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Lend an Extra Hand Fund
Saturday Family Fund
Emergency Medical Fund
Our trusted Nissan Patrol is the means by which everything comes to and goes from the CCM home. It is used to get the kids to school, to church and to medical appointments.
This vehicle is used to transport drinking water, groceries and fuel. It takes Joyce and the kids on family outings, and to socialize with friends and other families. It also transports Joyce to meetings to help the mission effectively keep up with all that IBESR requires. Roads are rough in Haiti and they take their toll on all vehicles no matter how durable. Vehicles need regular preventative maintenance, annual brake, tire and clutch replacements, registration, and of course fuel, at over $3 a gallon. Estimated costs to run the CCM vehicle for one year are $5,000.
Running a house is time consuming, but running a house in Haiti is even more so. Typically houses are not built to “code”, which leads to many repairs in their lifespan. Though the CCM house is fairly new the plumbing and wiring used in its construction was of poor quality.
Joyce is constantly dealing with busted pipes and other minor maintenance issues. Thankfully, her neighbor Antilise, affectionately known as “Boss”, is well acquainted with repairs, and just down the road. If Boss can’t fix it, he knows who to call that can, and what a fair price is. Anitlise has a real heart for the CCM family and checks in daily to see what needs to be done, or which tasks are at hand. Marie Lande is a beautiful soul and a loving mother who was looking for a few hours of work to pick up each week to help provide for her family. She comes in 5 mornings a week when the kids are at school and takes a huge load off of Joyce's shoulders, by coming alongside and helping her with the monumental task of keeping a busy household clean.
This employment that we are able to provide for both Antilese and Marie Lande gives them the opportunity to send their children to school and provide for their respective families. The annual costs for these two employees is $3,500.
Groceries! With 6 boys and 4 girls, all of which seem to be in a constant state of teenage or pre-teen growth spurts, keeping up with groceries in our home could be a full-time job!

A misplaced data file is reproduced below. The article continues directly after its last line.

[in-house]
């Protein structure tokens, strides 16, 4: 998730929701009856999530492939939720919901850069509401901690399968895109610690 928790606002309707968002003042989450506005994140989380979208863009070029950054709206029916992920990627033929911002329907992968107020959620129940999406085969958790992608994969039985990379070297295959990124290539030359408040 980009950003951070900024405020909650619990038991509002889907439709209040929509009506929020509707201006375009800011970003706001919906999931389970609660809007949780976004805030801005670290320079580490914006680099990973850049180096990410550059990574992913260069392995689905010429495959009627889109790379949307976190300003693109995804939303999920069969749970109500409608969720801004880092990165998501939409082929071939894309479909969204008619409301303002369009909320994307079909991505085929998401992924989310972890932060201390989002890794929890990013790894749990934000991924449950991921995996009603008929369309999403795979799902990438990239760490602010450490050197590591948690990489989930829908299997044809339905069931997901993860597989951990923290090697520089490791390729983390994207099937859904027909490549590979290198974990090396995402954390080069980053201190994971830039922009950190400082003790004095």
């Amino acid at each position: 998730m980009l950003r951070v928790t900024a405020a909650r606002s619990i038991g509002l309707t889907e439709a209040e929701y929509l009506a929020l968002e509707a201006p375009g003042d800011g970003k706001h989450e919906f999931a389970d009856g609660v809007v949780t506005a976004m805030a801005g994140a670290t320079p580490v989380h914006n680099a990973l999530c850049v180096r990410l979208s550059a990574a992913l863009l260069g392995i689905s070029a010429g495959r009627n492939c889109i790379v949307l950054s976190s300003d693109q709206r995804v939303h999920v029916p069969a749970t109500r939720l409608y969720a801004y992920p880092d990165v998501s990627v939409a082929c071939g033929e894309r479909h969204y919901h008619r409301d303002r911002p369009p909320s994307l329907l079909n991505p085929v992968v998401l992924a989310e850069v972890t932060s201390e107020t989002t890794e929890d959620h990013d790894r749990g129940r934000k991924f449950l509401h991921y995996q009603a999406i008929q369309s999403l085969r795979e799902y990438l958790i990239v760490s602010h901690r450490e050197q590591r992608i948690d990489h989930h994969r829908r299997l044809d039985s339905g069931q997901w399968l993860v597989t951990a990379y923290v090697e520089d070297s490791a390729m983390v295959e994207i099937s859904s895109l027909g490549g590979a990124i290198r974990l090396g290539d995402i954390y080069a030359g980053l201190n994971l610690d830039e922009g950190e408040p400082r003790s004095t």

Meal time is one of big table fellowship and bonding, especially for kids who experienced food deprivation for the first several years of their early lives. CCM buys all of its produce locally supporting the community of Fort Jacques and Kenscoff farmers. We buy other staples in bulk from locally owned "depots" along the Kenscoff road and in Petionville.
At CCM, we are honoured to be able to feed not only our family, but our security staff, employees, from time to time neighbour boys who play soccer in our yard and any visitors who might happen to be at our house over mealtime.
On average, feeding 15-20 people daily, the grocery bill is estimated at $1,500 monthly, or $18,000 annually.
Local power (EDH) is limited at best, and certainly not something to be relied upon. For this reason CCM runs a generator to supplement power grid shortages.
CCM also incorporates a battery storage system into its power supply. Whenever the generator or EDH is running, those batteries are charging to help cut fuel costs and provide lasting power for essentials such as frozen perishables and lights. With the installation of a solar panel system this year, we are able to utilize power from the sun as well, which has helped tremendously to save on diesel. However, our mountain location also brings with it many days without much sun, at which time, we rely on the generator.
The generator requires a gallon of fuel per hour, and both generator and batteries require preventative maintenance. The annual estimated of cost for the entire power supply system is $8,000.
In the mountain village of Fort Jacques there is no such thing as city supplied water. CCM has to be completely self-sufficient. They have a large water storage cistern under their home.
All of the CCM's roof slopes are tied into this water collection system, ensuring that as much water as possible is collected naturally for use. However, during non-rainy seasons it is never enough. During the dry spells, CCM must purchase well water from lower altitudes and pay for it to be delivered by truck and pumped into their cistern. Due to their location in a small rural community, one truck full of water costs $100. This water is used for bathing, cleaning, cooking, and laundry, but is not palatable for drinking. Purified water must be purchased separately at $0.45 a gallon. CCM's estimated water costs are $2,800 annually.